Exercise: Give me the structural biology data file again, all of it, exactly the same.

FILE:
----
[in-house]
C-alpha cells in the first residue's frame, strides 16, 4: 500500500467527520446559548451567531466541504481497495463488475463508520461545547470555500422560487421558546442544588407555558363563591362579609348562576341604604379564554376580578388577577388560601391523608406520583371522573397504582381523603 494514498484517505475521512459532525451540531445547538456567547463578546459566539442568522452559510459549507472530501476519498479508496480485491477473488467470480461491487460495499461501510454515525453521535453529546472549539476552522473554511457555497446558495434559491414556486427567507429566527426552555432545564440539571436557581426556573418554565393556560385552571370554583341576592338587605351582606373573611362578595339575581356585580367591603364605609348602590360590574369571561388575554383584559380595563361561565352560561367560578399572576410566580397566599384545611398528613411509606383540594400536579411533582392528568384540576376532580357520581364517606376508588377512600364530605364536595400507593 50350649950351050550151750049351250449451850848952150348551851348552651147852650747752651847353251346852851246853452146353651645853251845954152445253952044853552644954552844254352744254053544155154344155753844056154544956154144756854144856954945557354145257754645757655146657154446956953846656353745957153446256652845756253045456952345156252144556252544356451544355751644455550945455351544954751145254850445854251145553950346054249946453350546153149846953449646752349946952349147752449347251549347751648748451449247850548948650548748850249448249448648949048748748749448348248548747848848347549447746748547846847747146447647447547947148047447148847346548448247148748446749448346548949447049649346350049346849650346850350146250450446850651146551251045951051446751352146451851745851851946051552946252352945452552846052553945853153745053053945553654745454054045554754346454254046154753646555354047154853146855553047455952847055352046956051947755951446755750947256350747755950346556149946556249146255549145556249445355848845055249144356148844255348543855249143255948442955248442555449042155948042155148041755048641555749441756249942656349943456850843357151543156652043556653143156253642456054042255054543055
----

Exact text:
[in-house]
C-alpha cells in the first residue's frame, strides 16, 4: 500500500467527520446559548451567531466541504481497495463488475463508520461545547470555500422560487421558546442544588407555558363563591362579609348562576341604604379564554376580578388577577388560601391523608406520583371522573397504582381523603 494514498484517505475521512459532525451540531445547538456567547463578546459566539442568522452559510459549507472530501476519498479508496480485491477473488467470480461491487460495499461501510454515525453521535453529546472549539476552522473554511457555497446558495434559491414556486427567507429566527426552555432545564440539571436557581426556573418554565393556560385552571370554583341576592338587605351582606373573611362578595339575581356585580367591603364605609348602590360590574369571561388575554383584559380595563361561565352560561367560578399572576410566580397566599384545611398528613411509606383540594400536579411533582392528568384540576376532580357520581364517606376508588377512600364530605364536595400507593 50350649950351050550151750049351250449451850848952150348551851348552651147852650747752651847353251346852851246853452146353651645853251845954152445253952044853552644954552844254352744254053544155154344155753844056154544956154144756854144856954945557354145257754645757655146657154446956953846656353745957153446256652845756253045456952345156252144556252544356451544355751644455550945455351544954751145254850445854251145553950346054249946453350546153149846953449646752349946952349147752449347251549347751648748451449247850548948650548748850249448249448648949048748748749448348248548747848848347549447746748547846847747146447647447547947148047447148847346548448247148748446749448346548949447049649346350049346849650346850350146250450446850651146551251045951051446751352146451851745851851946051552946252352945452552846052553945853153745053053945553654745454054045554754346454254046154753646555354047154853146855553047455952847055352046956051947755951446755750947256350747755950346556149946556249146255549145556249445355848845055249144356148844255348543855249143255948442955248442555449042155948042155148041755048641555749441756249942656349943456850843357151543156652043556653143156253642456054042255054543055